We expect corruption from foreign governments. Dictators, payoffs, and graft in South America and more corruption, terrorist infiltration, and money laundering in the Middle East are facts of life. When we hear about them we are not surprised.
Corruption is a fact of life here in America, too.
It shouldn’t be.
The difference is that we don’t snicker as much when the corruption is dumped on our back door. We shake our heads and resign ourselves to what we have come to think of as an unavoidable part of government: public officials violating our trust, eroding our faith, and costing us money when we finally punish their behavior.
Is corruption in public office something we should live with, or do we simply not care enough to put an end to it?
Power doesn’t cause corruption. Money does.
You know the saying about corruption and absolute power. We need to take that thought a bit further. Money and opportunity corrupt because in their absence power has little payoff.
Unlike so many before her, Chicago school system boss Barbara Byrd-Bennett did us a favor. She agreed to plead guilty. We were spared the denials, the insistence on proving the charges are false and unjust, and all the other signs that a public figure is guilty of graft, payoffs, or some other form of corruption.
There is nothing special about this new list of Illinois corruption allegations. No one here seems especially surprised. The rumors were swirling long before the indictment. We should be appalled, incensed, even horrified that something like this can happen right under our noses. Instead, many Chicagoans will sit back, sigh, and wait for justice to take its course while they worry about the Bears or the fate of the Cubs in the baseball playoffs.
The glory days of Pat Fitzgerald are over.
Fitzgerald told us all we need to know
Back in the days of Patrick Fitzgerald the list of prosecutions for corruption read like a laundry list of Illinois’ political elite. From the Fawell and Rezko victories to sending George Ryan and Rod Blagojevich to prison, Fitzgerald told us all we needed to know about the abysmal take on the public trust so prevalent in this state. He warned of the dual risks of apathy and opportunity:
Some residents simply disengage from the political process and no longer trust their government to function well or in their interest. Other residents may come to believe they must engage in corruption in order to gain government benefits themselves.2
In other parts of the world disengagement is not the issue. The problem is information and making sure citizens know what their government and public officials are up to. Programs like ACTION (Addressing Corruption Through Information and Organized Networking) stress the importance of transparency in areas like the Middle East and North Africa:
A critical first step in addressing corruption is ensuring that regional legislation protects citizen access to information. As Palestinian journalist Ahed Abu Teima observed, “access to information, and the provision of information to journalists, reporters and the media, is one of the most important factors in the success of anti-corruption efforts.”3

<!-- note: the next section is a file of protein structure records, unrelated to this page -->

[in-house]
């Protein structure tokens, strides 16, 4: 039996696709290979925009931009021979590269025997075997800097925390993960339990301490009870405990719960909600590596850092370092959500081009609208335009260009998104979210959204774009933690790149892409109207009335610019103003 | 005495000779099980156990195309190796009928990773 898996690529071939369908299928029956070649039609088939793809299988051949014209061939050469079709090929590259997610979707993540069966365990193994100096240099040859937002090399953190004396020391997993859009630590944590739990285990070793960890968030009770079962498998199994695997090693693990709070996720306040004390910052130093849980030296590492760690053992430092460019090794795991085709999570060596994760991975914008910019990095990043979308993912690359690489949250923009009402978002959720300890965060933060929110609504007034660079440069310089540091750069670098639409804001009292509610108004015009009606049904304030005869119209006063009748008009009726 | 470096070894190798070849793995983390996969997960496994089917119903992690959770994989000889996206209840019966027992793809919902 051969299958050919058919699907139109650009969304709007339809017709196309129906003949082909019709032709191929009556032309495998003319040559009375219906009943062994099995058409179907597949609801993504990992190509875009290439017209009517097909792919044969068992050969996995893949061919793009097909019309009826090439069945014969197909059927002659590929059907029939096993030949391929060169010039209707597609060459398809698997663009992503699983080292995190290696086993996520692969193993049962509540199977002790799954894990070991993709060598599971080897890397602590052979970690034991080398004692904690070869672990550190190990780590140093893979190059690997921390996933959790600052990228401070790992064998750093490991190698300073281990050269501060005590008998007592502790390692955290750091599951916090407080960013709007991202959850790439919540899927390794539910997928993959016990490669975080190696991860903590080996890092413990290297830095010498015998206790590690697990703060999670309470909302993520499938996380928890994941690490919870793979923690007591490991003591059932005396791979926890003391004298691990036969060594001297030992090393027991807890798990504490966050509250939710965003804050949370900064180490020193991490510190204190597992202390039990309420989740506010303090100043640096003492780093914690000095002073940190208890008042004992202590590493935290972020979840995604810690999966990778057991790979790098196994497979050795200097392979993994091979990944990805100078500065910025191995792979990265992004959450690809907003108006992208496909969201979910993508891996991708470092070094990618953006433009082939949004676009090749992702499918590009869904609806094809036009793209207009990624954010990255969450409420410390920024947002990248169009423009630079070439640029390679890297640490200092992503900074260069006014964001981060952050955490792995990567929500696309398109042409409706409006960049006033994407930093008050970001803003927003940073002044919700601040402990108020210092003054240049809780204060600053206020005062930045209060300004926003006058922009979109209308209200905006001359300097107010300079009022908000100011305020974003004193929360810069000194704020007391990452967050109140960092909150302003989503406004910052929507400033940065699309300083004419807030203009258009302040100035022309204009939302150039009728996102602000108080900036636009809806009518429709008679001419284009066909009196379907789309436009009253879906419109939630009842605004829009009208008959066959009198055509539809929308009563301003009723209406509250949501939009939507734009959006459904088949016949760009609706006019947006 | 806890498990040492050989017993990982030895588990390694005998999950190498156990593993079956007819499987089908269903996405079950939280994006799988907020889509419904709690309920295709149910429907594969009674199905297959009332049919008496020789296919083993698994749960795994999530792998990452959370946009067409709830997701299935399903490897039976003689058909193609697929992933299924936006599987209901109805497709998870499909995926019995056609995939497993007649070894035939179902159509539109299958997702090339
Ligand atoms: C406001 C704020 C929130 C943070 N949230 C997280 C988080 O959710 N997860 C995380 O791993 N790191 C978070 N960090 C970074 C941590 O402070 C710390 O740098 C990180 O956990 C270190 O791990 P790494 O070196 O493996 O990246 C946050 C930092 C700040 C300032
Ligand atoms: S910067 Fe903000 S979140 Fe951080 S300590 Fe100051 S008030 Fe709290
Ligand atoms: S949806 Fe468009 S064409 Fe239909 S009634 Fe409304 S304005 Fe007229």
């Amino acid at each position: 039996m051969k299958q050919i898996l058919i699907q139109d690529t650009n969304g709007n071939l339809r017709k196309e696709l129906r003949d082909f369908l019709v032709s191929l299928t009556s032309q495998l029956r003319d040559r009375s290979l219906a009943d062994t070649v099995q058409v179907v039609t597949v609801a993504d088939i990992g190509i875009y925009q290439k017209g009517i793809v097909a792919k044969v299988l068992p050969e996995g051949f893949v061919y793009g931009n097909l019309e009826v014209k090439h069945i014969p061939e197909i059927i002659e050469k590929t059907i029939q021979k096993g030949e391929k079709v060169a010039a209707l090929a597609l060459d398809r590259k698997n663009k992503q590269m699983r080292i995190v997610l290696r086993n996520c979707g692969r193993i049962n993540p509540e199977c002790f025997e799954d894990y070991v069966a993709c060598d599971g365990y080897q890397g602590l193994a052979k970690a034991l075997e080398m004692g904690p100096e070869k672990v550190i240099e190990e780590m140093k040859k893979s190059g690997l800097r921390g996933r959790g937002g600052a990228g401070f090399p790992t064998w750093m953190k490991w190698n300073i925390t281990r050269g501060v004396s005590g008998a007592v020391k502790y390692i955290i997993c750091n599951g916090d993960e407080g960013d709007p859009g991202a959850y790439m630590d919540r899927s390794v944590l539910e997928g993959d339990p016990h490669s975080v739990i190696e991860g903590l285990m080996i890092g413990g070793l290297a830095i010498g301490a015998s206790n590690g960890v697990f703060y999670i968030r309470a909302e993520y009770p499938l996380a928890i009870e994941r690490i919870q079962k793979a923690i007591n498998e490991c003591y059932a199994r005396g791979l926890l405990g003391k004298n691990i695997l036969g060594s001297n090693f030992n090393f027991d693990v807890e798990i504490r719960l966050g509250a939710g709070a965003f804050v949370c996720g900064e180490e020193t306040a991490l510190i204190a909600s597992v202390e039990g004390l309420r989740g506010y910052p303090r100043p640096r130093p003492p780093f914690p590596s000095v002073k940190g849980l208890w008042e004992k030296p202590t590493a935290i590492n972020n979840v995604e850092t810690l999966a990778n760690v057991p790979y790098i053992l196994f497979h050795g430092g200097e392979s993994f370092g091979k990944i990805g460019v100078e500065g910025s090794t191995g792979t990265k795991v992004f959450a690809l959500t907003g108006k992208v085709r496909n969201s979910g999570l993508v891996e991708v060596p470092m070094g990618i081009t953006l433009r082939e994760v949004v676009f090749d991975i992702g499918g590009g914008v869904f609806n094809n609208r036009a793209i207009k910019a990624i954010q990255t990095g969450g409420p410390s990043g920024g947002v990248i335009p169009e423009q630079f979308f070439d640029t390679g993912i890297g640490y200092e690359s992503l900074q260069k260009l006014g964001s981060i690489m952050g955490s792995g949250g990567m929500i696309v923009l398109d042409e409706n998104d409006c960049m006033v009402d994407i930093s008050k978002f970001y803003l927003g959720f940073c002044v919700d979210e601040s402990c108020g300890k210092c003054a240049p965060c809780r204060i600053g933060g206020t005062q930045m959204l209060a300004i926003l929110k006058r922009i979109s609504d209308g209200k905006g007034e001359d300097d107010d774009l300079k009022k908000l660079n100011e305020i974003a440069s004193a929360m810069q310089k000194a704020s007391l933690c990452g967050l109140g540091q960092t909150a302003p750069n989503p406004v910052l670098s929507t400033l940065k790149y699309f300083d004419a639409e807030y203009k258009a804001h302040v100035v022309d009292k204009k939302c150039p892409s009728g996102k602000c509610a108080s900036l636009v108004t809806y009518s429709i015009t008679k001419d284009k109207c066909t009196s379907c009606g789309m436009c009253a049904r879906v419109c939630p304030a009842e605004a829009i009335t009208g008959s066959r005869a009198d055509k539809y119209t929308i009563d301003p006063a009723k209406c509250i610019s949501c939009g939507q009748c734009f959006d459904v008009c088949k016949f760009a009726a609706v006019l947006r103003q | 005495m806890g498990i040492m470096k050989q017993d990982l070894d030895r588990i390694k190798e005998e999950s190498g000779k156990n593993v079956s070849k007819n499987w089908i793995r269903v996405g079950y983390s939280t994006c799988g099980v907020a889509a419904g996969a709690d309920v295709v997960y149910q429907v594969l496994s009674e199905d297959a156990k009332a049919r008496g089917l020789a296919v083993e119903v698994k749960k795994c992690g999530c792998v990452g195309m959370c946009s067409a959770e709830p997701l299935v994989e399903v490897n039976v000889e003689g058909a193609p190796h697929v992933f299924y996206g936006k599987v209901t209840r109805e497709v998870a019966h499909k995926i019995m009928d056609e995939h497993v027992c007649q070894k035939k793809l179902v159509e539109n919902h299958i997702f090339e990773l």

Unfortunately, there is a tipping point and we seem to have reached it. Lack of information is not the problem. It would be wiser to suggest that we have become jaded because we know too much. Checkered histories in public office and rumors about ethical lapses before an election are not the liability they used to be.
Is there a better way to punish corruption, one that strikes at the heart of the crime?
No more graft, no more payoffs: the final solution to corruption
Trials cost taxpayers lots of money, but we have to let justice play out. When we finally get to the final act of going to prison, we are violated again because we have to pay the cost.
There is a better way to stop corruption dead in its tracks than locking up the guilty. What’s the answer? When public officials are convicted we should sentence them, repeal their citizenship, kick them out of the country, and make them reapply to come back after the term of their sentence has passed.
They can choose what country they want to live in. There are hostile nations aplenty that would be more than happy to employ our more experienced crooks. After all, nothing speaks to ability like experience.
The best thing about repealing the citizenship of corrupt public officials is that it speaks to the worst aspect of their crimes, violating our public trust. No one who violates that trust deserves American citizenship. No amount of money, no fine, and no prison sentence can restore the people’s trust once it is lost and we have become resigned to all the ways government can be used to turn an illicit profit. When we give up and the anger fades, corrupt public officials win. Instead of funding their lives behind bars while they plot their return to public life, better to banish them from our country altogether.
Let me know what you think. Is repealing citizenship a fitting punishment for corruption?